Katia Santiago-Taylor, BARCC advocacy and legislative affairs manager, speaks at a State House press conference about proposed reforms.
This week, Gov. Charlie Baker proposed reforms to the process by which potentially dangerous defendants are released before trial. Boston Area Rape Crisis Center Advocacy and Legislative Affairs Manager Katia Santiago-Taylor offered the following statement in response:
“The Boston Area Rape Crisis Center is committed to supporting all survivors of sexual violence, including those who seek justice from the criminal legal system. Survivors require procedural and restorative justice, in addition to criminal justice. This means that survivors must be treated with respect, and that police and representatives of the court must communicate with them consistently and with more transparency. Regardless of whether their cases can be prosecuted, survivors who are respected and believed throughout the process have better health and wellness outcomes.
“The first and most powerful way to do this is to ensure that survivors are informed about what is happening with their case, including timely notification when an offender is released from custody. Massachusetts is one of 17 states that participates in the Victim Information and Notification Everyday (VINE) system, which alerts survivors and others if an offender’s custody status changes. Currently VINELink only offers notification of release from the Department of Correction and Essex County Sheriff Department. It would be a much more powerful tool for survivors if it was used in every county and also offered notifications of release at various levels, including release from courthouses and jail.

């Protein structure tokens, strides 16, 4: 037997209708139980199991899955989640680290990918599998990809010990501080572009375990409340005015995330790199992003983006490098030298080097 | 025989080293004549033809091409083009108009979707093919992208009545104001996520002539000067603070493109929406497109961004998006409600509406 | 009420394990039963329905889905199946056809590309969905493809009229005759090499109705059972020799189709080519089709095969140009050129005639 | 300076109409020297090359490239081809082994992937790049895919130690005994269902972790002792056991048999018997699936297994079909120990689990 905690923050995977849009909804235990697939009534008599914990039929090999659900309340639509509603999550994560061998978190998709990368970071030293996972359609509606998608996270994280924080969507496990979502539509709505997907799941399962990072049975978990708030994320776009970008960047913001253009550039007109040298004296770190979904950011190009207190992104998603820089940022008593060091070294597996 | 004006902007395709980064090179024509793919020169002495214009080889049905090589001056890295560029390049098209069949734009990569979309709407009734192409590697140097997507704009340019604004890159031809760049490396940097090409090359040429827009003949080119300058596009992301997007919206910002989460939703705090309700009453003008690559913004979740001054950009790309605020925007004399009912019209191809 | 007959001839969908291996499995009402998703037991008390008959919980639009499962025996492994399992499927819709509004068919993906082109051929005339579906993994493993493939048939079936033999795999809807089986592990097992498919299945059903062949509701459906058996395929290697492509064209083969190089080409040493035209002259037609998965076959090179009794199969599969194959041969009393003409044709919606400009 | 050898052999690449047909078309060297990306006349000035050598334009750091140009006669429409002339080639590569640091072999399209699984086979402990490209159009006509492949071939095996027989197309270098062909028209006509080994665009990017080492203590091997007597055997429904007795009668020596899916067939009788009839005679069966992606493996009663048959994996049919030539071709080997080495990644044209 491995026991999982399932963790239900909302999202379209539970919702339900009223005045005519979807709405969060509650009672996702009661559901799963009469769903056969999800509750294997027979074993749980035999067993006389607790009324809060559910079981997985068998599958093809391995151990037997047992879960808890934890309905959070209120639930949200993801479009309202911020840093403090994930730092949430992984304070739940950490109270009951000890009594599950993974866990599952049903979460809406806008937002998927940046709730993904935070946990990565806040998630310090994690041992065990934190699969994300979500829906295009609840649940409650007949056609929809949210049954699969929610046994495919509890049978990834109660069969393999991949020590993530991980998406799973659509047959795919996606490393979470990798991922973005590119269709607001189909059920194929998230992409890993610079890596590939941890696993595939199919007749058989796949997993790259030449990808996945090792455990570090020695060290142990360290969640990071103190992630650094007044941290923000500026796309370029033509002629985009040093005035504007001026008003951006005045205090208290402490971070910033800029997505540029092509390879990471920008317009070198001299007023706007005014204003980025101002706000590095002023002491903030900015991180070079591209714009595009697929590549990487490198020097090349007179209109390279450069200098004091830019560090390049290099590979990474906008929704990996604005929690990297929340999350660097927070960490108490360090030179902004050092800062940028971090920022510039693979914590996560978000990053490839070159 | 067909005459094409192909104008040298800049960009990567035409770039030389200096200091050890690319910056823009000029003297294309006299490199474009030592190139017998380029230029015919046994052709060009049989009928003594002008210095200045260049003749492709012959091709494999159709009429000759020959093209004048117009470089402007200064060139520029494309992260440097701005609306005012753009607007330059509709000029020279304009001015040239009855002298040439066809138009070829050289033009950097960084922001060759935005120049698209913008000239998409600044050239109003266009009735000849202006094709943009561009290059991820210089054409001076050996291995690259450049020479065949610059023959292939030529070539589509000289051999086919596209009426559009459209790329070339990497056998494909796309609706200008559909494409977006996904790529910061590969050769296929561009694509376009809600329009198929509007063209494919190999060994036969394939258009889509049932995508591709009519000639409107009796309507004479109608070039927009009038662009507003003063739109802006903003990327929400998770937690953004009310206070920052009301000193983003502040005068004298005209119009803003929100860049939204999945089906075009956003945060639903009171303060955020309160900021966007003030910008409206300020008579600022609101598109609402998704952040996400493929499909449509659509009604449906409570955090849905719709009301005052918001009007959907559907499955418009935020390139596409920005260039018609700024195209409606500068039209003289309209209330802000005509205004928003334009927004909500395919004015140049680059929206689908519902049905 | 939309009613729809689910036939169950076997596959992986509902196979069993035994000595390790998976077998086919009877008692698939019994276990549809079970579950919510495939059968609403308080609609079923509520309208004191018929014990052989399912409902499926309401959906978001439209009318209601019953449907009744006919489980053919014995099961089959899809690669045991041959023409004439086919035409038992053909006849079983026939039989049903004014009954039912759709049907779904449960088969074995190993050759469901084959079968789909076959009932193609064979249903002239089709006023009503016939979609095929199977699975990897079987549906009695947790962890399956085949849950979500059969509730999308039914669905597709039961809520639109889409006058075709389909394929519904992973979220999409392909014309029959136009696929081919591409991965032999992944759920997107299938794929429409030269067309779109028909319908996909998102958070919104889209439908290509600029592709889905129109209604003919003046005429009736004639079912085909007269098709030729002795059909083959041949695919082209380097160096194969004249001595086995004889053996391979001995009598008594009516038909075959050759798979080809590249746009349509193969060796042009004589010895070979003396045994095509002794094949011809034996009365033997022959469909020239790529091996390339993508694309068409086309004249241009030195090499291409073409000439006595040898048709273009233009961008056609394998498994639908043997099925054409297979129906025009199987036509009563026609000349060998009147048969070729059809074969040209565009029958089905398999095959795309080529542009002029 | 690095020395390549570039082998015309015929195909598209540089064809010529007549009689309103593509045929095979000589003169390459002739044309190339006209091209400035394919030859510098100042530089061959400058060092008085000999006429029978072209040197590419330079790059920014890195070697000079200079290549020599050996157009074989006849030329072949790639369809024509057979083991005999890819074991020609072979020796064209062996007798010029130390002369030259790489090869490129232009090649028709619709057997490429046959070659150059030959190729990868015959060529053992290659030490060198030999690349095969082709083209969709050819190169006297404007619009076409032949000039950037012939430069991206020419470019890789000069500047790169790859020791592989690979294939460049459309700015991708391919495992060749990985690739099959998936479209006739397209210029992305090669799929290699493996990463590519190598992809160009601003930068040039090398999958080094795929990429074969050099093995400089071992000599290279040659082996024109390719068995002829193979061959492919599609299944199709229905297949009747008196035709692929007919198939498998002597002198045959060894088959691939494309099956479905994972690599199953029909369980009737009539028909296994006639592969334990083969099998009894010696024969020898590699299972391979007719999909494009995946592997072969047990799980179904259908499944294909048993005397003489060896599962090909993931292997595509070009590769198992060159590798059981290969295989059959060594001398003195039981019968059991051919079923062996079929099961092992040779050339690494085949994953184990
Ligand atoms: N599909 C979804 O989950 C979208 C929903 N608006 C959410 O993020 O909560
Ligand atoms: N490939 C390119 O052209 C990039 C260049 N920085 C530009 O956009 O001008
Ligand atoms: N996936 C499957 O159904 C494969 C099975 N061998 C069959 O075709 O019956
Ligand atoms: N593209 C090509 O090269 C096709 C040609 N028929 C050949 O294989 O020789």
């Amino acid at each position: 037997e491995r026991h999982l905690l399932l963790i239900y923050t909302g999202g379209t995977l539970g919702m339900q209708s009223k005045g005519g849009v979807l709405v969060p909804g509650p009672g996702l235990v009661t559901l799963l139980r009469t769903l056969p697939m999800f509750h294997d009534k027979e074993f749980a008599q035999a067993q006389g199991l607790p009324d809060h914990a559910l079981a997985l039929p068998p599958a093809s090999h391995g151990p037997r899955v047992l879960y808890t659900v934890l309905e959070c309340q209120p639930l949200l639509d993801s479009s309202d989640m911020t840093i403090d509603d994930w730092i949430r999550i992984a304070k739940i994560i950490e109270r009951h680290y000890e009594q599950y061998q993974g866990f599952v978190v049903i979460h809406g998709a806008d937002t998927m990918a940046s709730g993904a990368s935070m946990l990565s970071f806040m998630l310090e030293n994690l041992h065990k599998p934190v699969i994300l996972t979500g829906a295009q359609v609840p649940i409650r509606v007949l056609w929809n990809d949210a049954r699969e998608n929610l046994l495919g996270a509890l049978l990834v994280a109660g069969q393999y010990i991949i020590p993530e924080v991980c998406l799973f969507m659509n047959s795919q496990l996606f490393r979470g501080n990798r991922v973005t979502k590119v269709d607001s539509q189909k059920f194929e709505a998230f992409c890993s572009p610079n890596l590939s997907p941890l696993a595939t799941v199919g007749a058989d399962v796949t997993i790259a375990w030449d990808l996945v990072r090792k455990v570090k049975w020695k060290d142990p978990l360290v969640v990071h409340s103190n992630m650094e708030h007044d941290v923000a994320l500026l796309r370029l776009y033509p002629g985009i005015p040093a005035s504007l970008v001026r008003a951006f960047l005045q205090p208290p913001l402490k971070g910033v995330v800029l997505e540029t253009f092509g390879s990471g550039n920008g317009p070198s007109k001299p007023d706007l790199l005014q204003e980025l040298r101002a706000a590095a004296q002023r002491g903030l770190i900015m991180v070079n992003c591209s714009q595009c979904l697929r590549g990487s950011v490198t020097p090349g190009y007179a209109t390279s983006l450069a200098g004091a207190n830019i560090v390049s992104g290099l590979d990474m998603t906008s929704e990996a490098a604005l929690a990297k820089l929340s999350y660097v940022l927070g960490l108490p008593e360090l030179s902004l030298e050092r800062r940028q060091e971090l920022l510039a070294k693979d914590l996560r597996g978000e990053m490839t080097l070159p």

“Additionally, the number of sexual assault charges that qualify for 58A dangerousness hearings should be evaluated. That said, any changes to this practice must be based on evidence-informed policy and practice to ensure that the dangerousness hearings are not being over- or misused.
“As always, the Boston Area Rape Crisis Center works in close partnership with stakeholders throughout the criminal legal system, including community-based groups advocating for reform of the system so that it no longer disproportionately impacts communities of color. We remain wary of reforms proposed in response to outlier cases as they often have unintended consequences that do more harm to communities than good.
“We look forward to working with the governor, legislators, and other community-based programs as this bill makes its way toward its final form to make sure that survivors are better served and that reforms are not implemented in ways that propagate systemic racism. We also look forward to greater focus and investment in prevention strategies, the need for which is underscored every time we engage in discussions about criminal legal system reform.”